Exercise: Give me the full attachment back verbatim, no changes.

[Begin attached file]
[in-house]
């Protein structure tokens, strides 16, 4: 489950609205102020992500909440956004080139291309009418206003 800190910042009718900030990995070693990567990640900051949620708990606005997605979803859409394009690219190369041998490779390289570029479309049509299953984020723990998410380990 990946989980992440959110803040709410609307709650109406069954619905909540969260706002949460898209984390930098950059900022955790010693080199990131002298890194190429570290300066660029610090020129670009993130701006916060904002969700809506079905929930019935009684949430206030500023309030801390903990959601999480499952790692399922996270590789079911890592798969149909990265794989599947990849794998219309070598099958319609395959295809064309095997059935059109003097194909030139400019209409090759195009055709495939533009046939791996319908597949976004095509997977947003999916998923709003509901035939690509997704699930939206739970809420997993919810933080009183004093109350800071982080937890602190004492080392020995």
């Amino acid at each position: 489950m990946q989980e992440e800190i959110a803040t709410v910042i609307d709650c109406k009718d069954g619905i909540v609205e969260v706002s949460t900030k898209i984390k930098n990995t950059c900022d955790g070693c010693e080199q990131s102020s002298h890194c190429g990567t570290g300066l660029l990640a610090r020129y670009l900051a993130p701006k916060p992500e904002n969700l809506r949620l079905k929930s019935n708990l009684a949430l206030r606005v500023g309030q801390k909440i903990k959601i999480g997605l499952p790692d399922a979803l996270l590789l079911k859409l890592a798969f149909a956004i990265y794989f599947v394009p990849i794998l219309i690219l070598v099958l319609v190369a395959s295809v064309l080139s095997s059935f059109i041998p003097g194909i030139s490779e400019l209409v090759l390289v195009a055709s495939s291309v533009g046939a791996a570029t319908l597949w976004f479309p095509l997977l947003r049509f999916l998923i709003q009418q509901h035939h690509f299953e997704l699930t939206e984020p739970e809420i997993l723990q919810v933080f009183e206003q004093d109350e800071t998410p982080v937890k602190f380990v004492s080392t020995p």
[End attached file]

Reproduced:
[in-house]
């Protein structure tokens, strides 16, 4: 489950609205102020992500909440956004080139291309009418206003 800190910042009718900030990995070693990567990640900051949620708990606005997605979803859409394009690219190369041998490779390289570029479309049509299953984020723990998410380990 990946989980992440959110803040709410609307709650109406069954619905909540969260706002949460898209984390930098950059900022955790010693080199990131002298890194190429570290300066660029610090020129670009993130701006916060904002969700809506079905929930019935009684949430206030500023309030801390903990959601999480499952790692399922996270590789079911890592798969149909990265794989599947990849794998219309070598099958319609395959295809064309095997059935059109003097194909030139400019209409090759195009055709495939533009046939791996319908597949976004095509997977947003999916998923709003509901035939690509997704699930939206739970809420997993919810933080009183004093109350800071982080937890602190004492080392020995």
């Amino acid at each position: 489950m990946q989980e992440e800190i959110a803040t709410v910042i609307d709650c109406k009718d069954g619905i909540v609205e969260v706002s949460t900030k898209i984390k930098n990995t950059c900022d955790g070693c010693e080199q990131s102020s002298h890194c190429g990567t570290g300066l660029l990640a610090r020129y670009l900051a993130p701006k916060p992500e904002n969700l809506r949620l079905k929930s019935n708990l009684a949430l206030r606005v500023g309030q801390k909440i903990k959601i999480g997605l499952p790692d399922a979803l996270l590789l079911k859409l890592a798969f149909a956004i990265y794989f599947v394009p990849i794998l219309i690219l070598v099958l319609v190369a395959s295809v064309l080139s095997s059935f059109i041998p003097g194909i030139s490779e400019l209409v090759l390289v195009a055709s495939s291309v533009g046939a791996a570029t319908l597949w976004f479309p095509l997977l947003r049509f999916l998923i709003q009418q509901h035939h690509f299953e997704l699930t939206e984020p739970e809420i997993l723990q919810v933080f009183e206003q004093d109350e800071t998410p982080v937890k602190f380990v004492s080392t020995p």